Ken Wilber (1949-) is a contemporary American philosopher who has written a host of books related to what he calls his Integral Theory. And in general I find many of his frameworks for thinking about the world both helpful personally as well as particularly relevant for navigating our pluralistic, postmodern world. As the name “Integral Theory” implies, Wilber seeks to integrate the best of all available sources of knowledge and experience related to any given field.
If you are interested in learning more, back in 2007 he released a short introduction to his perspective called The Integral Vision, which is a good starting point. If you want to go deeper particularly in the area of religion, on the theory-side, I recommend his book Integral Spirituality. On the more practical side of cultivating firsthand religious experience in our contemporary world, I recommend his book Integral Life Practice.
And while I have no intention of trying to read everything Wilber has written, there is one book by him that I haven’t read, but hope to find time for soon. It is called Grace and Grit — and is about his journey with his wife, who was diagnosed with breast cancer in 1983, ten days after their wedding. She died of the disease six years later in 1989.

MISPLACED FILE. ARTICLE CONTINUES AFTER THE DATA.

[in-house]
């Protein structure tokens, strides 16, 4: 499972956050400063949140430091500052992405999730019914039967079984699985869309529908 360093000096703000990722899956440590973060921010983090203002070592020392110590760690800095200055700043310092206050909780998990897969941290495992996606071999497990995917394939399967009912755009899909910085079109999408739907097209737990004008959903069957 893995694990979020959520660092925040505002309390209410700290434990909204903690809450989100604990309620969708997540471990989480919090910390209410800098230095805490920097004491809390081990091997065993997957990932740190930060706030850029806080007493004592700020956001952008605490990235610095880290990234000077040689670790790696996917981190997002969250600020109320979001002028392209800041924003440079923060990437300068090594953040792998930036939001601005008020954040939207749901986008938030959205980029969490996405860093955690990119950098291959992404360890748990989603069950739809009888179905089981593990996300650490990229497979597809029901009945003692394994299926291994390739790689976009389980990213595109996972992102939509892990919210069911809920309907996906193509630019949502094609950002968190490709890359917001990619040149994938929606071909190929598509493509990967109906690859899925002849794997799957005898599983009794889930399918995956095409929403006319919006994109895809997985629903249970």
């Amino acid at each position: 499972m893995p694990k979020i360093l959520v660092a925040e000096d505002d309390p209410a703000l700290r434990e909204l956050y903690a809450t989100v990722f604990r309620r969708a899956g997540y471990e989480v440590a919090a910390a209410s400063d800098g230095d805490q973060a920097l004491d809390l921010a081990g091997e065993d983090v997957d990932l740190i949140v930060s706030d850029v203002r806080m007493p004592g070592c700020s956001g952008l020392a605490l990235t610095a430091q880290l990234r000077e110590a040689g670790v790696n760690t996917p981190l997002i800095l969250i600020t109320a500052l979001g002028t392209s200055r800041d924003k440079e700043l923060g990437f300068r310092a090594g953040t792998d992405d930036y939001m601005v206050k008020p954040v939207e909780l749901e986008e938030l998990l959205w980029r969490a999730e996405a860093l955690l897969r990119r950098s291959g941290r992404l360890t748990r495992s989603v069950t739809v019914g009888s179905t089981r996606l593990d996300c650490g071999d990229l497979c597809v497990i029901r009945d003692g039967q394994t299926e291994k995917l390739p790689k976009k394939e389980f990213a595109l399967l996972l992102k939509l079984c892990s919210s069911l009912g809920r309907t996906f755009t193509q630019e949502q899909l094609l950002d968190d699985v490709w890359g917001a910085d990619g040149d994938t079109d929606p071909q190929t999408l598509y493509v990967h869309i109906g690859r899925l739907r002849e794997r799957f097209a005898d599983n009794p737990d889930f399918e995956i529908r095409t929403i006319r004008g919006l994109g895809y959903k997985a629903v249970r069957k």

For now, I would like to explore some of the insights in Wilber’s newest book The Fourth Turning: Imagining the Evolution of an Integral Buddhism. (It’s currently only available in an abbreviated e-book form, but will eventually be released as a full book.) I appreciate his interest in tracing the turning points in the history of Buddhism. For those who are interested, Phyllis Tickle in her book The Great Emergence has traced a similar evolution of turning points in Christianity: the way radical shifts happened in the wake of Emperor Constantine’s conversation to Christianity, then in Middle Ages, and again in the Reformation, and once again today religions are shifting in our age in which it is said that “Google is the new Gutenberg.” (The ways in which our “searchable” Information Age is transforming society in ways parallel to how the moveable type printing press changed us more than 500 years earlier.)
Wilber and other scholars have traced similar paradigm shifts in the history of Buddhism. The first turning is the teachings of Siddhartha Gautama, the historical Buddha, who lived and taught in India sometime around the 5th century B.C.E. in (about 500 years before the life of the historical Jesus). This manifestation of the tradition is probably best represented today by Theravādan Buddhism. (3)